How does the blockchain technology work?

By Advertiser Disclosure
This post contains affiliate links, and CoinDiligent will be compensated if you make a purchase after clicking the links.


If you have not read our post on what exactly the blockchain technology is, read it here before you continue. This post will teach you how bitcoin’s blockchain works, which means that other blockchains may not work in the same way. However, this is the most common type, so do not worry. Other types of blockchains are unusual.


There are three main technologies which are all combined together to create what is known as the blockchain. It is vital to note that none of these three are new, in fact, they have been around us for a long time. The application and the combination are the new aspects of these technologies that make the blockchain as a whole.


1) Private Key Cryptography in the blockchain

Let A and B be two users who want to interact with each other, let’s say, make a transaction.

Each of them holds two important keys. A private key (blue) and a public key (yellow).


The main purpose of this keys is to create a secure digital identity reference. This identity is based on the possession of these two keys, which together create what we call “digital signature”.

This signature acts as our personal signatures which we use to sign contracts for example. No one else has this signature, the combination of these two cryptographic keys is unique, and hence, our security is enhanced. In fact, there are not two equal keys in the whole blockchain.


2) P2P in the blockchain


P2P stands for peer-to-peer, which is what the blockchain is, a P2P network. Now we understand the use of cryptographic keys to give the users ownership, which is vital in digital relationships. However, there is something very important as well which is authorisation. With the use of these keys, we have solved authentication, but we need to approve transactions and different types of permissions. In the blockchain, this starts with a distributed network.


Distributed Network

This can be easily understood with an analogy. Let’s say the pillar of a building fell on the ground and we had a camera filming the moment it was falling. We can be certain that the pillar fell down, thanks to the footage recorded, however, it is still unknown “why” it fell.


The blockchain in bitcoin is full of validators (the cameras in the pillar analogy), who reach a consensus that they have all witnessed the same; the pillar has fallen. The only difference is that instead of footage to validate our statement, the blockchain makes use of algorithms (mathematical verifications).


This means that the larger the network is, the more secure it becomes. That is one of the reasons why BTC is so valued in the crypto world. It’s so vast as a network, that its security is much better than for those in other blockchains.


System of record

When the network is combined with the cryptographic keys, the possibility to make secure transactions emerges. For example, if A wants to send B a sum of cryptocurrency, he takes his private key, and combine it with B‘s public key.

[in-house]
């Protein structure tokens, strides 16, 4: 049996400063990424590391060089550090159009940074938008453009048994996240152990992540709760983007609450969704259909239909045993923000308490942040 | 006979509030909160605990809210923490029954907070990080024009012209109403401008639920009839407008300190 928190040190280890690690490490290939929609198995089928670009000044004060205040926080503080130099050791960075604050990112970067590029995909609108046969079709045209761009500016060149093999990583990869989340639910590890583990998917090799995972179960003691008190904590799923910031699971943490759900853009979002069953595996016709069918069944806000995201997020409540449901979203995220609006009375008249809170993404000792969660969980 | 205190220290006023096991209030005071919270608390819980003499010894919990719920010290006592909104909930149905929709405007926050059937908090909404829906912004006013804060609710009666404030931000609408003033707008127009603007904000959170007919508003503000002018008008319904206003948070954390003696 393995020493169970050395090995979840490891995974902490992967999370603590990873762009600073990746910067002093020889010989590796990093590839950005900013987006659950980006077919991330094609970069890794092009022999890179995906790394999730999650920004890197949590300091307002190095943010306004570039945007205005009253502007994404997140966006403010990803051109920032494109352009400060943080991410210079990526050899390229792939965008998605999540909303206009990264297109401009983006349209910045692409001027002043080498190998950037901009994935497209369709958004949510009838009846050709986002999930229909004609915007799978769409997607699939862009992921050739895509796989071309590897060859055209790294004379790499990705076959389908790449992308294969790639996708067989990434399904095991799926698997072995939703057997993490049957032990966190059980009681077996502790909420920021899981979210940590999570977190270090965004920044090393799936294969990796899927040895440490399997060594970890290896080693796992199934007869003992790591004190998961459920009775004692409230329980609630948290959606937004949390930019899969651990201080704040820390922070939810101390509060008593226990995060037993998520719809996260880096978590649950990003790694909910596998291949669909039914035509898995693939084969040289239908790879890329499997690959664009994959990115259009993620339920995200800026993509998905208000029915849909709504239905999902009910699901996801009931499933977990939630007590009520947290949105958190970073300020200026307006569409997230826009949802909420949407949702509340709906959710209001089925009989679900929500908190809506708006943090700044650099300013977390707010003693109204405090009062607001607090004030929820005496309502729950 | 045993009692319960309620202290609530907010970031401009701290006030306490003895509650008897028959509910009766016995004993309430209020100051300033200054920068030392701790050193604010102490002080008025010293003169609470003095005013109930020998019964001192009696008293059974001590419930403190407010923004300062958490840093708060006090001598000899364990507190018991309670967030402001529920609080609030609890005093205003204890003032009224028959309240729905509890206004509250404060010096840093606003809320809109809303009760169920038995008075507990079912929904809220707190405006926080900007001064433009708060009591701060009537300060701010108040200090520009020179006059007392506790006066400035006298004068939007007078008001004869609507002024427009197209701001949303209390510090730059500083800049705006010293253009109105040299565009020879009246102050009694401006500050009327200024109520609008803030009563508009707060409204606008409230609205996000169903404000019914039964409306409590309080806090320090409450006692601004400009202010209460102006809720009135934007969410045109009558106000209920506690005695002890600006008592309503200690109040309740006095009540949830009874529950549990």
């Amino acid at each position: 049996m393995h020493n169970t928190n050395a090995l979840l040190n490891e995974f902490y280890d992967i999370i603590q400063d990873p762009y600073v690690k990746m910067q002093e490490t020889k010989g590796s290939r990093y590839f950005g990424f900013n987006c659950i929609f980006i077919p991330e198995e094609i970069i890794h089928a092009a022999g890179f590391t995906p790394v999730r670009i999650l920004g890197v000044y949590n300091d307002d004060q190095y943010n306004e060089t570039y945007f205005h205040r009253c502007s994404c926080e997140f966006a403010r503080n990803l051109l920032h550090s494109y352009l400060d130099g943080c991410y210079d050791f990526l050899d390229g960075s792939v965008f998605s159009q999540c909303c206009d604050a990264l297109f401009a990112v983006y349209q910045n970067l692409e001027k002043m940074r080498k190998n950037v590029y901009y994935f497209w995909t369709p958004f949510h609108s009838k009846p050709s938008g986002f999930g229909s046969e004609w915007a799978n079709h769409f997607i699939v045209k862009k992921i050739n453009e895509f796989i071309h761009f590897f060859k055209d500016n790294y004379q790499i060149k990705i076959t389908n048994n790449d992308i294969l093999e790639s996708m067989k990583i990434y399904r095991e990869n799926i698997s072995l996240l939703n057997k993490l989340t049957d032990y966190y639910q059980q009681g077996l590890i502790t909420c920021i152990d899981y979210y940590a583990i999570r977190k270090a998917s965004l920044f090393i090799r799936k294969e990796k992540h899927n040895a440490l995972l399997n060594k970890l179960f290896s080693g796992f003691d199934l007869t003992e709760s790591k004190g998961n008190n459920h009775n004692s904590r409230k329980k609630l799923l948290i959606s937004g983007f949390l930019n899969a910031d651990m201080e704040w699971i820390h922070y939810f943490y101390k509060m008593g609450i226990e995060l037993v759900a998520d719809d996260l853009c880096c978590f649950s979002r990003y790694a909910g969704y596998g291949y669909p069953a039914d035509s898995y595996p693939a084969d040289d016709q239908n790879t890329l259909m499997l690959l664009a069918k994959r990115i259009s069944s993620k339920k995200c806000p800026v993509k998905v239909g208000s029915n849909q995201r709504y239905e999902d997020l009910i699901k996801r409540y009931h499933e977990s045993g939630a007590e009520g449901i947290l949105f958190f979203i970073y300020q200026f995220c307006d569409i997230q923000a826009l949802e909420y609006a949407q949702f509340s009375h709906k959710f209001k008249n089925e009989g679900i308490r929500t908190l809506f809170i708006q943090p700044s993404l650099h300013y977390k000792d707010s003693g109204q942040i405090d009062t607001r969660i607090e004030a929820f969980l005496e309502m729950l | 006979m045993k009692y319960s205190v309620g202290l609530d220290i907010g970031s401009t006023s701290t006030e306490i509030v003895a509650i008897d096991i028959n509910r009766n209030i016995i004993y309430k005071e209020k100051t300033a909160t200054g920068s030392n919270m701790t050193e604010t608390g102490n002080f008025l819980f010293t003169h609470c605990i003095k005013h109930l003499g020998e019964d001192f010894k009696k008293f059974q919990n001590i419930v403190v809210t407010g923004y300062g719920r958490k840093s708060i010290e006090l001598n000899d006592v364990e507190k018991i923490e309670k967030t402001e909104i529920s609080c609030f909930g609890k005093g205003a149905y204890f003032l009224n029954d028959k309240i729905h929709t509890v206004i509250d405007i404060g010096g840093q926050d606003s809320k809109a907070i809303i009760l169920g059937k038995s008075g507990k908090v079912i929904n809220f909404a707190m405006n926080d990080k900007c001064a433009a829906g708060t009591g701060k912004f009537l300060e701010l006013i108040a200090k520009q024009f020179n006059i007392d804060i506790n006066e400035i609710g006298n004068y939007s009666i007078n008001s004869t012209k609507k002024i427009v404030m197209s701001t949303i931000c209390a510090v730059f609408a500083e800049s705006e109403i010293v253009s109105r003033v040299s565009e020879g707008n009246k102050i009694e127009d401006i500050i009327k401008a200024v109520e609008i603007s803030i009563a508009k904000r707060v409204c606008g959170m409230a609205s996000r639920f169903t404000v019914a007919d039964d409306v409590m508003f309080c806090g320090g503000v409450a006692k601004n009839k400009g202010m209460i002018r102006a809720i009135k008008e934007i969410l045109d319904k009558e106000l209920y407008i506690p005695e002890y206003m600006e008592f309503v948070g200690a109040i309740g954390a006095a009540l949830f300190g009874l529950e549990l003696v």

3) Program (Blockchain’s Protocol)


A ‘block’ containing the digital signature, a time (at which the transaction was made) and the different relevant information is broadcasted through all the nodes located in the network.

Network servicing protocol

Now the big question to the analogy of the pillar is: how do you attract computing power to service the network to make it secure? (in other words, to action as the cameras watching the pillar fall).


You have probably heard of mining cryptocurrencies, and this is what it basically means. Saying it in an easy way to understand, it lets users computers do all of the work. With blockchains, by offering your computer processing power to service the network, there is a reward available for one of the computers. The user’s self-interest is being used to help the public, in exchange for an incentive, BTC for example. This is the way in which blockchains work. 


With bitcoin, the goal of the protocol is to eliminate the possibility for a bitcoin to be used more than once in a transaction at the same time. This way, we can assure that there is no fraud of users spending more than they truly have. In other words, each BTC is unique and can be treated as gold. To make sure this happens, all of the nodes in the network track all the transactions and keeps them, creating a history of each bitcoin by working to solve proof of work mathematical problems. 


The CPUs express their agreement of new blocks if they are ‘safe or correct’ or reject other blocks if they do not surpass the protocol. By adding blocks, it creates the BLOCKCHAIN:

You can observe that it basically looks like a “Rubik’s” cube. Just imagine that every time a block is added, the cube becomes bigger.

It starts off simple:

  Then some more blocks are added:

Even more blocks…

And it continues to grow.


We hope you learned something new today. If you have any questions use the comment section below.


And as always…


Stay Awesome!!



Leave a Comment